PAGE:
"Like R.J. would go for that," he grinned. "He thinks he'd be laughed off the boat by his fishing buds, but I'm with you, Natalie," Dennis agreed, wiping his brow with his forearm.

Courtney's, Natasha's, and R.J.'s voices, sounding from the rear of the boat where they played and swam, reverberated against the thick calm. Natalie delighted in hearing her husband's teasing laughter mixed with her daughters' playful squeals. She closed her eyes and tuned in.

Dennis watched Natalie's face. Never was she more serene and beautiful than on days like this one. Her smile grew wider with each burst of laughter from the stern.

"Dennis, why don't you take some pictures of all those children out there?" she said, smiling.

R.J. and his stepdaughter, Natasha, treaded the crystal blue water as four-year-old Courtney watched from the deck. Courtney would not budge toward the water as her father coaxed her to the swim step, but no one teased her. Instead, R.J. asked Natasha to come on deck while he gathered tackle boxes and poles for fishing. The girls were excited to help reel in dinner.

Dennis returned to Natalie, who had lost concentration on her script. She stood up as he entered the wheelhouse.

"These things aren't helping today," she complained, looking down at her blue jeans. "Dennis, did you notice those girls back at the marina, how skimpy their cutoff jeans were? Their cheeks showed!"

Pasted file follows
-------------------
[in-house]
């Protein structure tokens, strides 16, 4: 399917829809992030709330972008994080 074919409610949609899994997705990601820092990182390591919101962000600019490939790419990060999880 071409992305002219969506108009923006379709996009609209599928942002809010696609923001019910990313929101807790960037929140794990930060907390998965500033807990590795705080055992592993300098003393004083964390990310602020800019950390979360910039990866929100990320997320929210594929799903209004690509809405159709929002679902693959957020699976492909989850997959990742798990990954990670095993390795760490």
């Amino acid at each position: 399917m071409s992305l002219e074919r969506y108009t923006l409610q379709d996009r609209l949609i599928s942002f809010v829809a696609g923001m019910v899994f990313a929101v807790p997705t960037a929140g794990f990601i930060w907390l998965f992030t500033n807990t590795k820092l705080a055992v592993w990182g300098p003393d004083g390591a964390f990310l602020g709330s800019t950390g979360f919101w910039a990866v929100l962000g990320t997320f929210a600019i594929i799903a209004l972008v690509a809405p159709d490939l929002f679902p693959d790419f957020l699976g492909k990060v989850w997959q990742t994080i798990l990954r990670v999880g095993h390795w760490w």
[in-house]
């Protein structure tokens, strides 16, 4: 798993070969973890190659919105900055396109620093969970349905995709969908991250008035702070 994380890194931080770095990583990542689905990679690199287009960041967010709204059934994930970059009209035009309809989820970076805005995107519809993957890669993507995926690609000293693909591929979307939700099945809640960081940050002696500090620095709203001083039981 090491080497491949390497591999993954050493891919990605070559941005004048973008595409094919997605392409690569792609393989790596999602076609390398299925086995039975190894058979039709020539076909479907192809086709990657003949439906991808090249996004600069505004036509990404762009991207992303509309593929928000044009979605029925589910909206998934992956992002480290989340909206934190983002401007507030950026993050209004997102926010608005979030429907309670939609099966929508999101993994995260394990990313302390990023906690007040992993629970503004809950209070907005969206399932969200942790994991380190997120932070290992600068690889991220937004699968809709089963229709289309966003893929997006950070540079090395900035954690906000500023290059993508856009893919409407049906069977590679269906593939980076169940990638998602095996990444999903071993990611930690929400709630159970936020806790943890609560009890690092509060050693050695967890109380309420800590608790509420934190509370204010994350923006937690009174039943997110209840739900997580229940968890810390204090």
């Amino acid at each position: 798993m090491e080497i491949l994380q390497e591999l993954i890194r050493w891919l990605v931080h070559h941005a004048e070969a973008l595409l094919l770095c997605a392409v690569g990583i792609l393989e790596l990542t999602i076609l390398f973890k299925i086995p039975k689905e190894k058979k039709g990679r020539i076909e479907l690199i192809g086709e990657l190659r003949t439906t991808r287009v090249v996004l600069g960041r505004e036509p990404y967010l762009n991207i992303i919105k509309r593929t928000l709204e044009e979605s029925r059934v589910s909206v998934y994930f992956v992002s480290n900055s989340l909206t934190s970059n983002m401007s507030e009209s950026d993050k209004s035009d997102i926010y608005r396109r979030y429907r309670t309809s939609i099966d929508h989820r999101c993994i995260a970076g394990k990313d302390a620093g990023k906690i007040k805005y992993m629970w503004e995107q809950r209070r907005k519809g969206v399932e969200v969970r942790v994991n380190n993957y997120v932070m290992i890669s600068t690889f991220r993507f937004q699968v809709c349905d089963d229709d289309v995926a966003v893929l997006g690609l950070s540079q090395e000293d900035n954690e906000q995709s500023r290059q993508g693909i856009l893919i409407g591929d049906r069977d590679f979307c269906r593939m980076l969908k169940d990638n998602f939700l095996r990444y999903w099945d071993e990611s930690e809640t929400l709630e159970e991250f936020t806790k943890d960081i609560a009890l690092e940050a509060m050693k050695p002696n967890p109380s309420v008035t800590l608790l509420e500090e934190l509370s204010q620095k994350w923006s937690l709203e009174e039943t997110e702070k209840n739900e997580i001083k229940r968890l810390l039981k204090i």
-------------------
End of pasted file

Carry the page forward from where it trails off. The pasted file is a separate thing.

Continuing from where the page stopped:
Dennis grinned.

"What if I cut these like that? Am I too old for that look?"

"You'd look great in anything, Natalie."

Her lethargy disappeared as she rushed off to her stateroom. A few minutes later, she returned, frustrated, with scissors in one hand, a glass of ice water in the other.

"I ruined them," she whined, looking down at the ragged, uneven edges of her jeans, which barely allowed her knees to peek out. Her untucked tee shirt made her look almost frumpy.

Dennis burst out laughing. "If you were after the long, leggy look, Natalie, you missed it."

She tried not to laugh while defending her attempt. "I buy clothes. I wear them. I don't alter them! Can you cut them, Dennis?"

"Yeah, I'll fix them."

Natalie squirmed out of her homemade knickers, down to her bathing suit bottom, and reluctantly handed over her jeans. As Dennis reached for them, she clutched them back. "Be careful!"

Dennis cut just below the crotch, ignoring Natalie's "Wait! Not so short!"

"Here, put these on. They'll be perfect," he assured her.

The custom cutoffs revealed Natalie's smooth, tanned legs. She did a slow pirouette, confident she triumphed over the scantily clad marina beauties that she, of all people, had envied.

"Now, hand over that glass of ice water," Dennis reprimanded.

She threw back her head and filled the wheelhouse with her laughter.

The day lingered on as Natalie read scripts, and R.J. fished with the girls. At dinnertime, R.J. barbecued steaks on deck while Dennis prepared a salad in the galley. When Dennis went to call Natalie for dinner, he noticed her pensive expression. "I just love coming out here," she said. "It's a balm for my spirit." Then she leaned forward, looked at Dennis, and admitted, "Only two things scare me, though. What if I have a heart attack? What would happen, Dennis? Help couldn't get here in time."